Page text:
Charlotte Greenwood

b. 25 June 1890, Philadelphia, Pennsylvania, USA, d. 18 January 1978, Beverly Hills, California, USA. A tall, slender and immensely likeable musical comedy and film actress who graced several musical…
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Artist Biography

b. 25 June 1890, Philadelphia, Pennsylvania, USA, d. 18 January 1978, Beverly Hills, California, USA. A tall, slender and immensely likeable musical comedy and film actress who graced several musical pictures in the 40s with her spunky and eccentric style and amazingly loose-jointed high-kick. Greenwood first came to notice on Broadway in The Passing Show Of 1913, and in the following year made such an impression with her ‘flat-footed’ kicks and ‘splits’ in Pretty Miss Smith, particularly in one number, ‘Long, Lean, Lanky Letty’, that producer Oliver Morosco re-titled the show Long-Legged Letty. The Letty character kept Greenwood in occasional employment during the next few years via So Long, Letty (1916), Linger Longer Letty (1919), andLetty Pepper (1922), and there were subsequent film versions. Greenwood also appeared in several Broadway revues in the 20s, but by then she had also established herself in silent movies. In the 30s she easily made the transition into talkies, mostly with comedies, but also in occasional musicals such as Flying High (1931) and the Eddie Cantor vehicle Palmy Days (1932). In 1940 she co-starred with Shirley Temple and Jack Oakie in Young People, and during the rest of the decade made effective and highly entertaining contributions to a number of 20th Century-Fox musicals including Down Argentine Way, Tall, Dark And Handsome, Moon Over Miami, Springtime In The Rockies, The Gang’s All Here, Wake Up And Dream, and Oh, You Beautiful Doll (1949). She also had her own US networked radio show in the 40s. In 1950 Greenwood returned to Broadway (high-kicks and all) in Cole Porter’s musical Out Of This World, and stopped the show every night with the plaintive (but hilarious) ‘Nobody’s Chasing Me’ (‘Nobody wants to own me/And I object/Nobody wants to ’phone me/Even collect’). Three years later she showed Esther Williams a few aquatic tricks in Dangerous When Wet, and in 1957 made her last screen appearance as Aunt Eller in Oklahoma! According to the obituary in Variety following Greenwood’s sudden death at the age of 87, the part had originally been written for her by Oscar Hammerstein II, in the historic 1943 Broadway production but because of other work commitments she was unable to accept it then.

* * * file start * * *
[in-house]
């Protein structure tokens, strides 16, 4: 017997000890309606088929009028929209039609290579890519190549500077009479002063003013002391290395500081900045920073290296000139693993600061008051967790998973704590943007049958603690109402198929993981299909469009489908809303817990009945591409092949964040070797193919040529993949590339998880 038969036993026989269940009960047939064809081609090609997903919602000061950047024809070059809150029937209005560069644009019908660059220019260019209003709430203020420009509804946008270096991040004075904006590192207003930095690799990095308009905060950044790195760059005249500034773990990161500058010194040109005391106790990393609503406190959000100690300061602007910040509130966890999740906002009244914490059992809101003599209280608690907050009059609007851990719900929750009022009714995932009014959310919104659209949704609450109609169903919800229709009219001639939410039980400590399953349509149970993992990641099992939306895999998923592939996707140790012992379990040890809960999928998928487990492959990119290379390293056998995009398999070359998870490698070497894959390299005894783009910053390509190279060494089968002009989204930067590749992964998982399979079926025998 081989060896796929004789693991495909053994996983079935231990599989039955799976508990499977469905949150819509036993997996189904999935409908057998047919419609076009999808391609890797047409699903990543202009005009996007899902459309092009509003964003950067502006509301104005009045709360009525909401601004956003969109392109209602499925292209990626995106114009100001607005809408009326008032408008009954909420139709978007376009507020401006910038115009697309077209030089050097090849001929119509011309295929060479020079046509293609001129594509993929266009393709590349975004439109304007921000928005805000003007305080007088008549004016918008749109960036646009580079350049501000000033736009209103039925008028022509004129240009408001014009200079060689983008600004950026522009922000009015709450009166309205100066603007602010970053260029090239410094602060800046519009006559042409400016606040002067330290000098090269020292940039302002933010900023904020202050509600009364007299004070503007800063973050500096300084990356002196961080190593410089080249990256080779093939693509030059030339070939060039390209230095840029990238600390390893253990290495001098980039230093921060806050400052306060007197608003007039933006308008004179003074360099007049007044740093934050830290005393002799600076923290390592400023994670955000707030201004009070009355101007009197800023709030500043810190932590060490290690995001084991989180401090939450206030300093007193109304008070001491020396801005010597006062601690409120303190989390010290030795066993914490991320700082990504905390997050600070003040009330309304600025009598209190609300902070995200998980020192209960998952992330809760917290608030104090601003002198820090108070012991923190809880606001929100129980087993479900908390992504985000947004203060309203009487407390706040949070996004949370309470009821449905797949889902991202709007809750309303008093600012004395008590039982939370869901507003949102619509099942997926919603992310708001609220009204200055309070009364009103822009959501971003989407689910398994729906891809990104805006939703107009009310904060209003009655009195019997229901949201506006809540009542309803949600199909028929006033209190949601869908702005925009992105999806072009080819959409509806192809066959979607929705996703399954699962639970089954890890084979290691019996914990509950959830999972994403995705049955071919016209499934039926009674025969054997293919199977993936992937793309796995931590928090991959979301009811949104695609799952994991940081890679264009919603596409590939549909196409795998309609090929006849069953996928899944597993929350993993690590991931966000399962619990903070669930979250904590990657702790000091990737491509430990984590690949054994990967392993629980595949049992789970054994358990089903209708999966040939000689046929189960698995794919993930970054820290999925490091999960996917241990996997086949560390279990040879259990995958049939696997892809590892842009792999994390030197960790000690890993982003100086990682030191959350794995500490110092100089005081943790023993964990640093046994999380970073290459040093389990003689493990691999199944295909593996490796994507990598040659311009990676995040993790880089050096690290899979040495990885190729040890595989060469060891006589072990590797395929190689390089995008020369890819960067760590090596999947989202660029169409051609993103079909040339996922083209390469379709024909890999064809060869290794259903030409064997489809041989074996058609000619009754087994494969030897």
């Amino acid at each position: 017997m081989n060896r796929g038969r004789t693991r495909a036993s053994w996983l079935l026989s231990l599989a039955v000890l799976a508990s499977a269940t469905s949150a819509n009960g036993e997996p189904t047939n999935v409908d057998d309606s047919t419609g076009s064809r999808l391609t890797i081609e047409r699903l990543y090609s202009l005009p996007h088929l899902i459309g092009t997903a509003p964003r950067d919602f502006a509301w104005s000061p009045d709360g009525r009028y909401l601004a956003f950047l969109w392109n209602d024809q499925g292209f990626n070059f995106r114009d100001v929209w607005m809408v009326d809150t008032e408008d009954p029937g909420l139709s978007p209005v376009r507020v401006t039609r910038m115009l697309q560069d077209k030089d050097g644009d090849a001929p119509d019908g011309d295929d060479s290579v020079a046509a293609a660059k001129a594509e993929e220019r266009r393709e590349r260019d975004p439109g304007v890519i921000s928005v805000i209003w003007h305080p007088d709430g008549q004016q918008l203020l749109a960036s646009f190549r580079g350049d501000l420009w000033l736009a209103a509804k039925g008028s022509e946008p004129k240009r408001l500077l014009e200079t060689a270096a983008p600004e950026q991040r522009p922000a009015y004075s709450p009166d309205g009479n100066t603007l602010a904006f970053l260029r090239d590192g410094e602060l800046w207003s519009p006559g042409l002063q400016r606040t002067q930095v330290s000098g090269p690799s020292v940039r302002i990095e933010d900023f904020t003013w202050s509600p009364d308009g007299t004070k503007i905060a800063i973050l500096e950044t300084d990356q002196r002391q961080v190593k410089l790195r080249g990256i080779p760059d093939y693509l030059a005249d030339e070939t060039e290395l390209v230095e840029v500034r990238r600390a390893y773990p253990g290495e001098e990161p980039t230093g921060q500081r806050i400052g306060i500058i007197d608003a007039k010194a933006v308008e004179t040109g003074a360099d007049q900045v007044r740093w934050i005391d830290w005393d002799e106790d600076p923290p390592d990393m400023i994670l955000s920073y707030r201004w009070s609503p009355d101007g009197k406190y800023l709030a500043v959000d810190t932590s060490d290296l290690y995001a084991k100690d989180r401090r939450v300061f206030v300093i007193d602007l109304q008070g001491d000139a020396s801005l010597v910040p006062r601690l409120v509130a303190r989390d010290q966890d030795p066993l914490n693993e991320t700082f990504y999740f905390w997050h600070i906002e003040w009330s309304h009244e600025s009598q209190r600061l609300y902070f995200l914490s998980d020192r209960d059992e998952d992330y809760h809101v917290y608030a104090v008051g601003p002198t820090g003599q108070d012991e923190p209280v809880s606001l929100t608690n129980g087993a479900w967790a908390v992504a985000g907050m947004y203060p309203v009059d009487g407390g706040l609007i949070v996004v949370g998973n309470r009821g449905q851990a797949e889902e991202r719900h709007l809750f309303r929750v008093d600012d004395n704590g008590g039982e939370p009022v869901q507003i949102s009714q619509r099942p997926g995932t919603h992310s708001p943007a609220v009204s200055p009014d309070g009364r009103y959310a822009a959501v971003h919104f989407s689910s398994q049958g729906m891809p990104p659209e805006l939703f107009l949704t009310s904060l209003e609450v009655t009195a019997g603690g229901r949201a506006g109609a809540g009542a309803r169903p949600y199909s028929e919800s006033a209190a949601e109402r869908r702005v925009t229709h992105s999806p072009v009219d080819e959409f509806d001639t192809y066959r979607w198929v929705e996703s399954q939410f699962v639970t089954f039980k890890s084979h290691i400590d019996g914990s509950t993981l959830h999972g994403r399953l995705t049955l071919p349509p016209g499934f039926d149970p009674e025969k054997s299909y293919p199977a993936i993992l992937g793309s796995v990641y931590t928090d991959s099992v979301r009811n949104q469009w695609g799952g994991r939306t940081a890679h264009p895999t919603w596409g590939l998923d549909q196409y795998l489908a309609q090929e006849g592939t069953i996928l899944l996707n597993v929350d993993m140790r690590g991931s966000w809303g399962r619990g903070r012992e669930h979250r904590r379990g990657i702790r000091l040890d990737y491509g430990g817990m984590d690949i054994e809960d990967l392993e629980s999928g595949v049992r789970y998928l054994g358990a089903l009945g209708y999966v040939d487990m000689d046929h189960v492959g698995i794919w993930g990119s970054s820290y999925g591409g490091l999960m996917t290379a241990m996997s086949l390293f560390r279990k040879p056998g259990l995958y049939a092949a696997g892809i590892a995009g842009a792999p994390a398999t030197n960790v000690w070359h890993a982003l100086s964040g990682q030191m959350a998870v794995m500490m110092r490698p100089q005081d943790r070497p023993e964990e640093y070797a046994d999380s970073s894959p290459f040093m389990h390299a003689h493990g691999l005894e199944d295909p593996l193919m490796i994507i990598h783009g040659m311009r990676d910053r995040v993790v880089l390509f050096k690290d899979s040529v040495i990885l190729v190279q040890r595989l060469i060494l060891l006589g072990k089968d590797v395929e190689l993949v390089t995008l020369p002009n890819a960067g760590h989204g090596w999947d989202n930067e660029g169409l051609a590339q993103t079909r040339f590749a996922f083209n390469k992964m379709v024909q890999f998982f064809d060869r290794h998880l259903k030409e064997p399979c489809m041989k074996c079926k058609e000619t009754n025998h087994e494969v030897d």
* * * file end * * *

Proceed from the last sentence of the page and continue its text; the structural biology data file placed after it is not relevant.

In 1915, Greenwood married actor Cyril Ring (b. 5 December 1892, Massachusetts, USA, d. 17 July 1967, Hollywood, California, USA) which ended in divorce in 1922. Two years later she married composer Martin Broones (b. 10 June 1892, New York City, New York, USA, d. 10 August 1971, Beverly Hills, California, USA), a union that lasted until his death. A biography was published in 2007 based on Greenwood’s 1947 unpublished memoir, Never Too Tall.